A doctor caring for an 8-year-old boy whose arm was reattached after it was bitten off by a shark says he is still at risk of dying from brain swelling.

"Because of the shark injuries and loss of blood associated with that, his brain did go through a period of time with a very low amount of blood flow," Dr. Rex Northup said.

Northup said the next few days are crucial because brain swelling can lead to death if the pressure in the skull exceeds blood pressure, which would stop bloodflow to the brain and cause death.

Jesse Arbogast, of Ocean Springs, Miss., was swimming at Gulf Islands National Seashore in the Florida Panhandle Friday evening when he was attacked by a 7-foot bull shark, which tore off his arm.

Doctors were able to reattach the arm, but Jessie went into kidney failure on Sunday and has been undergoing dialysis since. He remains unconscious and in critical but stable condition.

Northup, chief of pediatric care at Sacred Heart hospital, said Jessie arrived Friday night with no blood pressure, no pulse and damage to "literally his entire body" because of severe blood loss.

"It's going to be a very tough situation to pull him through," Northup said at a press conference in Pensacola, Fla.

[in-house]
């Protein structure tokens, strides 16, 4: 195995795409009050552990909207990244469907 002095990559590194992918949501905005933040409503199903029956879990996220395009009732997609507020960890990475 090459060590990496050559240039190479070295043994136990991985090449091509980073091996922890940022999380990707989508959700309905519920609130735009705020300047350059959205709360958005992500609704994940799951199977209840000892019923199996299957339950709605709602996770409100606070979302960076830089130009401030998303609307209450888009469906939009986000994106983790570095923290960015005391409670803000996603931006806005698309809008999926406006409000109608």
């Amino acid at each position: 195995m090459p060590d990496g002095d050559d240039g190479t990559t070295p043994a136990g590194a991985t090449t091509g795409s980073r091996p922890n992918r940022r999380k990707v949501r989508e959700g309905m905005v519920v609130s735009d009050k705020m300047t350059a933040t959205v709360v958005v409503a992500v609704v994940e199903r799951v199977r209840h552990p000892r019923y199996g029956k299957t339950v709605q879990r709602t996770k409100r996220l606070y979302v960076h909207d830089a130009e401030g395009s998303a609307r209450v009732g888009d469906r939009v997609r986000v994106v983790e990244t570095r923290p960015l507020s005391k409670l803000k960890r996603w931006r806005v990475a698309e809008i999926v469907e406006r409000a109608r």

"Our hope is we don't see [him] deteriorating or worsening. If we can get another several days behind us where things don't deteriorate, we'll be happy with that."

Northup described himself as "cautiously optimistic" and said Jesse's reattached arm and severely gashed leg are healing well. He said circulation in the arm and leg was good, although Jessie likely won't be able to use the arm for up to 18 months.

The boy has had six operations since Friday's attack.

"He has done a little bit of a spontaneous eye opening and blinking of his eyes, but at this point is not coherent," Northup said.

Jessie's uncle, Vance Flosensier, of Mobile, Ala., wrestled the shark to shore after the Friday attack. 

"He's a big guy. He got hold of it and tossed it ashore," District Ranger Supervisor John Bandurski said.

Ranger Jared Klein then shot the shark four times with a 9 mm pistol, and pried its jaw open with a police baton. Volunteer firefighter Tony Thomas used a clamp to pull the boy's severed arm out of the shark's gullet.

The boy had no pulse and no blood pressure when he was airlifted to Baptist Hospital about 30 minutes after the attack, said Dr. Jack Tyson, a surgeon.

"He had essentially lost all of his blood," Tyson said. He was transferred to Sacred Heart because Baptist Hospital, where surgeons reattached his arm, is not equipped to treat kidney failure.

Ian Rogers, the plastic surgeon who helped reattach the arm, had said he was hopeful the boy could regain near normal use of his arm in 18 to 20 months with extensive therapy.

The Associated Press contributed to this report.